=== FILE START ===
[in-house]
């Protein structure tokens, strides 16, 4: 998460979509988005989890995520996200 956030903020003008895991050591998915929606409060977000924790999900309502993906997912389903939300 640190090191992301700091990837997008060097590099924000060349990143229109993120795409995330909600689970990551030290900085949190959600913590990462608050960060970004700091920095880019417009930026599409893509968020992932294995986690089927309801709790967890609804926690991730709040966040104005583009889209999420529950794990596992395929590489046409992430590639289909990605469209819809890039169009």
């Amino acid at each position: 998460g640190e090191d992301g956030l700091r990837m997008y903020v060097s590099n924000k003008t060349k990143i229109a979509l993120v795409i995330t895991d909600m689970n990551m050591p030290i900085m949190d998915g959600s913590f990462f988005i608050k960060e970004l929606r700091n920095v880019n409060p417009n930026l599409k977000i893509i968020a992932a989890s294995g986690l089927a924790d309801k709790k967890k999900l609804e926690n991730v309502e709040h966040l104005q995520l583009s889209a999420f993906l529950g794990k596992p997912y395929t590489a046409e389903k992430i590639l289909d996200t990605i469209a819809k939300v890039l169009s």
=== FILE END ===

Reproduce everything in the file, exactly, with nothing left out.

[in-house]
């Protein structure tokens, strides 16, 4: 998460979509988005989890995520996200 956030903020003008895991050591998915929606409060977000924790999900309502993906997912389903939300 640190090191992301700091990837997008060097590099924000060349990143229109993120795409995330909600689970990551030290900085949190959600913590990462608050960060970004700091920095880019417009930026599409893509968020992932294995986690089927309801709790967890609804926690991730709040966040104005583009889209999420529950794990596992395929590489046409992430590639289909990605469209819809890039169009």
């Amino acid at each position: 998460g640190e090191d992301g956030l700091r990837m997008y903020v060097s590099n924000k003008t060349k990143i229109a979509l993120v795409i995330t895991d909600m689970n990551m050591p030290i900085m949190d998915g959600s913590f990462f988005i608050k960060e970004l929606r700091n920095v880019n409060p417009n930026l599409k977000i893509i968020a992932a989890s294995g986690l089927a924790d309801k709790k967890k999900l609804e926690n991730v309502e709040h966040l104005q995520l583009s889209a999420f993906l529950g794990k596992p997912y395929t590489a046409e389903k992430i590639l289909d996200t990605i469209a819809k939300v890039l169009s």